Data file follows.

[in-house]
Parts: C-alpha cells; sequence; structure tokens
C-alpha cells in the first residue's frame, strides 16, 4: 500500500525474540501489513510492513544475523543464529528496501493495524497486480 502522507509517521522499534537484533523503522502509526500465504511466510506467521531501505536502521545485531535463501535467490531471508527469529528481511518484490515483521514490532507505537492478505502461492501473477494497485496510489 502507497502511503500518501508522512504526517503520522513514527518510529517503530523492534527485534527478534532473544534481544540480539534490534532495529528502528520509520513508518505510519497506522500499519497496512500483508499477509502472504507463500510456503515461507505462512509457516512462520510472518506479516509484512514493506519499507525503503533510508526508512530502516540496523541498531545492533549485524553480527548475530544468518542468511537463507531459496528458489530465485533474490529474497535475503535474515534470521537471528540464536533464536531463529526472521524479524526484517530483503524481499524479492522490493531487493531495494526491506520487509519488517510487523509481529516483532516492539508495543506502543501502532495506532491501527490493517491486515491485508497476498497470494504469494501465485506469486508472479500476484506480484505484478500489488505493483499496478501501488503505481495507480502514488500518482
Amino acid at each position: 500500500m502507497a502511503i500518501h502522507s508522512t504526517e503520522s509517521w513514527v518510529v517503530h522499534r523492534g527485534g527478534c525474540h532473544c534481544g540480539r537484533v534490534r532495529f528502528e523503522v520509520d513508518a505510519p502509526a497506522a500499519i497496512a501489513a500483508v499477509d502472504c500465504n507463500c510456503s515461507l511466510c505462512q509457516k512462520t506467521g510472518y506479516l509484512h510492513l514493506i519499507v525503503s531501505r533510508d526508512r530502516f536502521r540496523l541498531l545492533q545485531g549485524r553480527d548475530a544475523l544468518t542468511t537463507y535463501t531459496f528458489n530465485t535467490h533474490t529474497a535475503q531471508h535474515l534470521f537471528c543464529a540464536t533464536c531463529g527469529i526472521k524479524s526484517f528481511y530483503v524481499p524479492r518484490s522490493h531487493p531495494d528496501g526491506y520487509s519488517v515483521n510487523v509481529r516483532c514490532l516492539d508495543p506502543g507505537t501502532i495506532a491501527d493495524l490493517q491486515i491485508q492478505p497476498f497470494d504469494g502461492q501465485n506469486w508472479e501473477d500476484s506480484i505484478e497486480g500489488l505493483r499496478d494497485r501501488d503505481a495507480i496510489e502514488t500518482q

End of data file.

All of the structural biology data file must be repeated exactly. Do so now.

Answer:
[in-house]
Parts: C-alpha cells; sequence; structure tokens
C-alpha cells in the first residue's frame, strides 16, 4: 500500500525474540501489513510492513544475523543464529528496501493495524497486480 502522507509517521522499534537484533523503522502509526500465504511466510506467521531501505536502521545485531535463501535467490531471508527469529528481511518484490515483521514490532507505537492478505502461492501473477494497485496510489 502507497502511503500518501508522512504526517503520522513514527518510529517503530523492534527485534527478534532473544534481544540480539534490534532495529528502528520509520513508518505510519497506522500499519497496512500483508499477509502472504507463500510456503515461507505462512509457516512462520510472518506479516509484512514493506519499507525503503533510508526508512530502516540496523541498531545492533549485524553480527548475530544468518542468511537463507531459496528458489530465485533474490529474497535475503535474515534470521537471528540464536533464536531463529526472521524479524526484517530483503524481499524479492522490493531487493531495494526491506520487509519488517510487523509481529516483532516492539508495543506502543501502532495506532491501527490493517491486515491485508497476498497470494504469494501465485506469486508472479500476484506480484505484478500489488505493483499496478501501488503505481495507480502514488500518482
Amino acid at each position: 500500500m502507497a502511503i500518501h502522507s508522512t504526517e503520522s509517521w513514527v518510529v517503530h522499534r523492534g527485534g527478534c525474540h532473544c534481544g540480539r537484533v534490534r532495529f528502528e523503522v520509520d513508518a505510519p502509526a497506522a500499519i497496512a501489513a500483508v499477509d502472504c500465504n507463500c510456503s515461507l511466510c505462512q509457516k512462520t506467521g510472518y506479516l509484512h510492513l514493506i519499507v525503503s531501505r533510508d526508512r530502516f536502521r540496523l541498531l545492533q545485531g549485524r553480527d548475530a544475523l544468518t542468511t537463507y535463501t531459496f528458489n530465485t535467490h533474490t529474497a535475503q531471508h535474515l534470521f537471528c543464529a540464536t533464536c531463529g527469529i526472521k524479524s526484517f528481511y530483503v524481499p524479492r518484490s522490493h531487493p531495494d528496501g526491506y520487509s519488517v515483521n510487523v509481529r516483532c514490532l516492539d508495543p506502543g507505537t501502532i495506532a491501527d493495524l490493517q491486515i491485508q492478505p497476498f497470494d504469494g502461492q501465485n506469486w508472479e501473477d500476484s506480484i505484478e497486480g500489488l505493483r499496478d494497485r501501488d503505481a495507480i496510489e502514488t500518482q